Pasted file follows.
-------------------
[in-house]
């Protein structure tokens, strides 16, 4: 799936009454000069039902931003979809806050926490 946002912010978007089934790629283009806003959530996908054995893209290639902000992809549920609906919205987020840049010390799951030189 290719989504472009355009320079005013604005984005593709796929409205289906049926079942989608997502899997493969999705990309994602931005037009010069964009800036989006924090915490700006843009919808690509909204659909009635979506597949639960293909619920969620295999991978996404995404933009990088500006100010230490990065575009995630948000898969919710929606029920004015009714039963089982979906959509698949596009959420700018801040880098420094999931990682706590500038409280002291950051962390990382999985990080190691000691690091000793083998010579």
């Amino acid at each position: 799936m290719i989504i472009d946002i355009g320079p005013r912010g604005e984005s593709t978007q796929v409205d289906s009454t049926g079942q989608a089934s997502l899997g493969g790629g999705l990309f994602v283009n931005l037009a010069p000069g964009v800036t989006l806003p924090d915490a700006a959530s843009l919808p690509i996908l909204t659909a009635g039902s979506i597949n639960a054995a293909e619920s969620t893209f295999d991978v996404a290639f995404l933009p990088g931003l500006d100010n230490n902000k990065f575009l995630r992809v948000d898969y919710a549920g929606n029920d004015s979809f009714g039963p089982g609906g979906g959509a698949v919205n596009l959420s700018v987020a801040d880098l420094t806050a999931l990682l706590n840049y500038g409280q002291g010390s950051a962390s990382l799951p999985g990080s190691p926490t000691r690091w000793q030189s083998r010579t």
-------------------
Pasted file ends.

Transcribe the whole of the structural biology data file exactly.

[in-house]
């Protein structure tokens, strides 16, 4: 799936009454000069039902931003979809806050926490 946002912010978007089934790629283009806003959530996908054995893209290639902000992809549920609906919205987020840049010390799951030189 290719989504472009355009320079005013604005984005593709796929409205289906049926079942989608997502899997493969999705990309994602931005037009010069964009800036989006924090915490700006843009919808690509909204659909009635979506597949639960293909619920969620295999991978996404995404933009990088500006100010230490990065575009995630948000898969919710929606029920004015009714039963089982979906959509698949596009959420700018801040880098420094999931990682706590500038409280002291950051962390990382999985990080190691000691690091000793083998010579």
């Amino acid at each position: 799936m290719i989504i472009d946002i355009g320079p005013r912010g604005e984005s593709t978007q796929v409205d289906s009454t049926g079942q989608a089934s997502l899997g493969g790629g999705l990309f994602v283009n931005l037009a010069p000069g964009v800036t989006l806003p924090d915490a700006a959530s843009l919808p690509i996908l909204t659909a009635g039902s979506i597949n639960a054995a293909e619920s969620t893209f295999d991978v996404a290639f995404l933009p990088g931003l500006d100010n230490n902000k990065f575009l995630r992809v948000d898969y919710a549920g929606n029920d004015s979809f009714g039963p089982g609906g979906g959509a698949v919205n596009l959420s700018v987020a801040d880098l420094t806050a999931l990682l706590n840049y500038g409280q002291g010390s950051a962390s990382l799951p999985g990080s190691p926490t000691r690091w000793q030189s083998r010579t």